The bench was drawn in lightly with a harder Rembrandt pastel, using a pale blue-grey and working into it later with near-white. The boat was drawn in with the same harder pastels, ensuring the boat-curves were visible, before later adding softer pastel. On each side, the mauve-pink shrubs were created with medium greens plus suitable purples and pinks. Finally, moving to the water, all the same colours as used "above" were employed for the reflections, dulling them slightly by occasional light rubbing.

Unison's Dark Jewel range is especially useful for subjects like these; and smaller pieces of broken Daler Rowney pastels provided easier execution of the mauve-pink flowerheads. The work received light fixing-spray at several stages, particularly for the water, where the surface was brushed with acrylic medium at one point to dissolve the pastel dust and move it around. Overall, the result is very close to what I intended.

Forgotten Treasures: pastel 11x9 inches

, 20:51

This is an experimental piece, following on from "Peared Off", which was worked by starting the painting in lots of cross-hatched strokes. It is a method shown in Bill Creevy's excellent Pastel Book, although of course he does it far better than I can! The base is mountboard, textured with Art Spectrum clear pastel primer. The subject appears, at first glance, to be rather dreary...it was a photo of old pots and bottles set in front of a partly boarded-up window. Complete with cobwebs and dust, the atmosphere in the room where I took the snap was a little forlorn, and there was a feeling of "time-capsule", like time passing by this little shelf and nothing ever moves. The white board was washed over with greeny-blue watercolour paint (the walls of the room were a similar colour). Then I marked in the outlines of the window and objects, before beginning a series of cross-hatch in various colours, using Conte A Paris pastel pencils. Since the room was primarily a dark one, I used deep blues, greens, purples, occasionally black and also some red-violet. I worked these colours around the objects and also into them where they had deep shadows.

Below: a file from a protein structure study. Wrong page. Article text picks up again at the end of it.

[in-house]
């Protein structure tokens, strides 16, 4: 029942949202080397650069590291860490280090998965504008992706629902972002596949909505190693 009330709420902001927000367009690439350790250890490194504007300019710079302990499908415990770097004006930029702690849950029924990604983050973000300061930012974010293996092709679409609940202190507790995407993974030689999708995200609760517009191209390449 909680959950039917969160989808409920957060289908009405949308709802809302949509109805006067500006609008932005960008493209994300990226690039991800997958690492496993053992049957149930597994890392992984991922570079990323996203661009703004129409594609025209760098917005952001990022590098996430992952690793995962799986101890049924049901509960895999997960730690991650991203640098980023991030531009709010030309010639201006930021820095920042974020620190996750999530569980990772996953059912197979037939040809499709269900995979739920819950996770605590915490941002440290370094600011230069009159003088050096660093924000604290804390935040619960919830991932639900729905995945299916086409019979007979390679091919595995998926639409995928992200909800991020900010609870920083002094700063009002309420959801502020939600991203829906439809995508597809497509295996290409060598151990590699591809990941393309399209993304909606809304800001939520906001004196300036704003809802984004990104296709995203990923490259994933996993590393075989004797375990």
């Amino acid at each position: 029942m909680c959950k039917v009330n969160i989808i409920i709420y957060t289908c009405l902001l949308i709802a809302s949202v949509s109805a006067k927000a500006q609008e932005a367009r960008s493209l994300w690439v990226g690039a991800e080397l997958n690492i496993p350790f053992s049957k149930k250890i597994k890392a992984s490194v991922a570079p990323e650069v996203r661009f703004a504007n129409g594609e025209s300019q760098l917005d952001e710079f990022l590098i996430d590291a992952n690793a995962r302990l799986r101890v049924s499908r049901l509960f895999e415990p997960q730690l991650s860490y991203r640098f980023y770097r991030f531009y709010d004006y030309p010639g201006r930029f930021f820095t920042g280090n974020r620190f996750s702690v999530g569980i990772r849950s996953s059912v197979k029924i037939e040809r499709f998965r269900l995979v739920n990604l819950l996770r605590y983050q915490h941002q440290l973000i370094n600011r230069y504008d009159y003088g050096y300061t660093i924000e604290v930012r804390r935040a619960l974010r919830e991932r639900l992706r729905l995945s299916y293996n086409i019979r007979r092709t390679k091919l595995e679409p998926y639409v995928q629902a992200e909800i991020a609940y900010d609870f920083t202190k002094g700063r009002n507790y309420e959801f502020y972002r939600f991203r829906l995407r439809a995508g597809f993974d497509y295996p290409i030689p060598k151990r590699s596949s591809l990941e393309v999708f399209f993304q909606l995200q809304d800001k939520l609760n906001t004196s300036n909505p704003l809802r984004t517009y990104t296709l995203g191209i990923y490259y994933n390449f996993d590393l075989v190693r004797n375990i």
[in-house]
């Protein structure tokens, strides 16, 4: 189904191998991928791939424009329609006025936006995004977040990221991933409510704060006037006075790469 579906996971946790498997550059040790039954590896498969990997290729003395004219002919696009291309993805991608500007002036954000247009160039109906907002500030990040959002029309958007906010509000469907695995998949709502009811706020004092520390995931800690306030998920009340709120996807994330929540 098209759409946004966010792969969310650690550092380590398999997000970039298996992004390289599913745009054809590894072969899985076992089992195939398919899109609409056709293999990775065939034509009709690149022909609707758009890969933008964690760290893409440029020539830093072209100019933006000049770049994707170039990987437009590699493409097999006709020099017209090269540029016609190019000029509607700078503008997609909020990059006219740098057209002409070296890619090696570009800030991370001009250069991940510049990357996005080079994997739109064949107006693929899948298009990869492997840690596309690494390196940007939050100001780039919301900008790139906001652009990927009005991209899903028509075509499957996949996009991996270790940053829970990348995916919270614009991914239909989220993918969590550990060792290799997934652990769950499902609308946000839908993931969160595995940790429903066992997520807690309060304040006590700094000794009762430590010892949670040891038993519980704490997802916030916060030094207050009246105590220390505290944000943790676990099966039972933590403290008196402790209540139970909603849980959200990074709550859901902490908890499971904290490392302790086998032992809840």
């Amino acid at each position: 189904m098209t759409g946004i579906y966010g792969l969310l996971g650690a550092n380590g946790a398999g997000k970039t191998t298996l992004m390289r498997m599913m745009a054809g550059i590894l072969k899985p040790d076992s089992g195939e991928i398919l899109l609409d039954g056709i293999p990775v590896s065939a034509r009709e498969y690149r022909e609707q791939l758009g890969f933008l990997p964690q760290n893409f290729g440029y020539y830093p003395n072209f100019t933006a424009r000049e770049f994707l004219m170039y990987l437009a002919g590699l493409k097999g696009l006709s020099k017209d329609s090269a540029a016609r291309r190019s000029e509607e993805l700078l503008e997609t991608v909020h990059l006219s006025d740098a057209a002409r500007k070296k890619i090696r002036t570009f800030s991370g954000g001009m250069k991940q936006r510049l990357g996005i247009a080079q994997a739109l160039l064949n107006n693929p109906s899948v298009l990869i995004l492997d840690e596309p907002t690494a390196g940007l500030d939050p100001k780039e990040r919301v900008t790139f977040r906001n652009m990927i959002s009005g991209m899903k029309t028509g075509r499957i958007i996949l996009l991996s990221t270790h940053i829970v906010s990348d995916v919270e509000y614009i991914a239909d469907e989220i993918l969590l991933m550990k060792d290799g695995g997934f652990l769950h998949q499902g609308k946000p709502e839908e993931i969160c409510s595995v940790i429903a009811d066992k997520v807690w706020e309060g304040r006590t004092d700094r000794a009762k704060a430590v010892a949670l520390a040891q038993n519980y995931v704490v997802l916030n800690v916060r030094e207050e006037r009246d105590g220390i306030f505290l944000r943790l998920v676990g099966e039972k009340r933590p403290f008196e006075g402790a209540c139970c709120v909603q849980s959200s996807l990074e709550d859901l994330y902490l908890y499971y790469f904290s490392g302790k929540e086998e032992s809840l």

After doing so, the picture began to take on a sparkling look, where the colour of the mountboard peeped through the hatching. I then moved to using some Conte a paris sticks, then to some softer Rembrandt pastels. Layers of cross-hatching continued to build up the forms and the darkness around the window. I also have the remains of some old Winsor & Newton pastels to use. I had planned to finish off by skimming some very soft dark Unison pastels over the darkest areas and depositing colour; but decided to leave it all as it was.

I've decided that I like this technique and plan to do more work with it.

Peared Off: pastel 13x9 inches

, 19:29


This blog hasn't got a "secure" padlock but the main website is now fully on https and all seems to be up and running, bar one or two pesky images that refuse to show up. They'll be fixed in due course. Last week I was forced off any painting by family events, so a little rattled not to get something completed. However, Peared Off was finished and is currently on the website and also at OriginalArtUnder100.com This one is worked with a lot of crosshatching in harder pastel, before laying on soft pastel gently for the fruit and little white cloth.